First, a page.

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The juxtaglomerular apparatus is a microscopic structure in the kidney, which regulates the function of each nephron. The juxtaglomerular apparatus is named for its proximity to the glomerulus: it is found between the vascular pole of the renal corpuscle and the returning distal convoluted tubule of the same nephron. This location is critical to its function in regulating renal blood flow and glomerular filtration rate. The three cellular components of the apparatus are the macula densa of the distal convoluted tubule, smooth muscle cells of the afferent arteriole known as juxtaglomerular cells and extraglomerular mesengial cells.
The juxtaglomerular apparatus consists of: (1) the juxtaglomerular cells, (2) the macula densa, (3) the Lacis cells or agranular cells.
Granular cells are modified pericytes of glomerular arterioles. They are also known as juxtaglomerular cells (juxtaglomerular cells are not granular cells but are granulated as they release renin).
The juxtaglomerular cells secrete renin in response to:
Macula densa cells are columnar epithelium thickening of the distal tubule. The macula densa senses any increase in the sodium chloride concentration in the distal tubule of the kidney and secretes a locally active (paracrine) vasopressor which acts on the adjacent afferent arteriole to decrease glomerular filtration rate (GFR), as part of the tubuloglomerular feedback loop.
Specifically, excessive filtration at the glomerulus or inadequate sodium uptake in the proximal tubule / thick ascending loop of Henle brings to the distal convoluted tubule fluid that has an abnormally high concentration of sodium. Apical Na-K-2Cl cotransporters move sodium into the cells of the macula densa. The macula densa cells do not have enough basolateral Na/K ATPases to excrete this added sodium, so the cell's osmolarity increases. Water flows into the cell to bring the osmolarity back down, causing the cell to swell. When the cell swells, a stretch-activated non-selective anion channel is opened on the basolateral surface. ATP escapes through this channel and is subsequently converted to adenosine. Adenosine vasoconstricts the afferent arteriole via A1 receptors and vasodilates (to a lesser degree) efferent arterioles via A2 receptors, which decreases GFR. Also, adenosine inhibits renin release in JG cells via A2 receptors on JG cells using a Gi pathway.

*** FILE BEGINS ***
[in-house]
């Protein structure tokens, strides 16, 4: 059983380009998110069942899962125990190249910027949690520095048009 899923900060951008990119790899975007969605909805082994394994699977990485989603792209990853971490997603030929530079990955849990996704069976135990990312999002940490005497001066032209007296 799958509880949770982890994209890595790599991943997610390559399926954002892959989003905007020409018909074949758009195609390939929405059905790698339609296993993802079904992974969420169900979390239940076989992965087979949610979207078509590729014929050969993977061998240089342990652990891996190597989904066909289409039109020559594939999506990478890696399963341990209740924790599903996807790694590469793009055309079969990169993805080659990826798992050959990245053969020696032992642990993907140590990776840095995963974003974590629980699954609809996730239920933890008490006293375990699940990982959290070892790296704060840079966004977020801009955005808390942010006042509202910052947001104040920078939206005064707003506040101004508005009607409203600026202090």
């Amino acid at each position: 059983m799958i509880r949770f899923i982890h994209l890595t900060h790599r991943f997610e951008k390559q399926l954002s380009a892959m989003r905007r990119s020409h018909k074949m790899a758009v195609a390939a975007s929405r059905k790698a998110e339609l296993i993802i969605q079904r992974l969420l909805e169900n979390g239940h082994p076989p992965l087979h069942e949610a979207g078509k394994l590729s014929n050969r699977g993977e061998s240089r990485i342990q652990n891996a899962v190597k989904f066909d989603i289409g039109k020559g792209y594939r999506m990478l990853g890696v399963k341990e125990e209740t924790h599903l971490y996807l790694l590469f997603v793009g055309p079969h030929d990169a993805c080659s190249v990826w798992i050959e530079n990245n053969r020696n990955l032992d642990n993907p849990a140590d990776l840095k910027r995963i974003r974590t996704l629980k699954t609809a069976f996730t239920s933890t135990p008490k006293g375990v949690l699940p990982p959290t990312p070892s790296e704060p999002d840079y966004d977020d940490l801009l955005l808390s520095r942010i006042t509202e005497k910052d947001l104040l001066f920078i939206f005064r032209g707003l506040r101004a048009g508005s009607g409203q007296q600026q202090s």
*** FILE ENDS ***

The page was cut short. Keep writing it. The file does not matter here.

Additionally, when macula densa cells detect higher concentrations of Na and Cl they inhibit nitric oxide synthetase (decreasing renin release) by an unknown pathway.
A decrease in GFR means less solute in the tubular lumen. As the filtrate reaches the macula densa, less NaCl is reabsorbed. The macula densa cells detect lower concentrations of Na and Cl and upregulate nitric oxide synthetase (NOS). NOS creates NO which catalyses the formation of prostaglandins. These prostaglandins diffuse to the granular cells and activate a prostaglandin-specific Gs receptor. This receptor activates adenylate cyclase, which increases levels of cAMP. cAMP augments renin release. Prostaglandins and NO also vasodilate the afferent arterioles. Efferent arterioles are spared from this effect by renin release.
Elevated renin due to renal artery stenosis or a very rare renin-producing juxtaglomerular cell tumor of the kidney can produce secondary hyperaldosteronism (as apposed to primary hyperaldosteronism aka Conn syndrome, usually due to a functional adrenal adenoma).
Hyperactivity of the renin-angiotensin-aldosterone system is manifested by hypertension with hypervolemia which is severe and not responsive (or minimally responsive) to medications/lifestyle modifications that would usually control essential hypertension. In addition, patients with hyperaldosteronism will have hypernatremia, hypokalemia and metabolic alkalosis.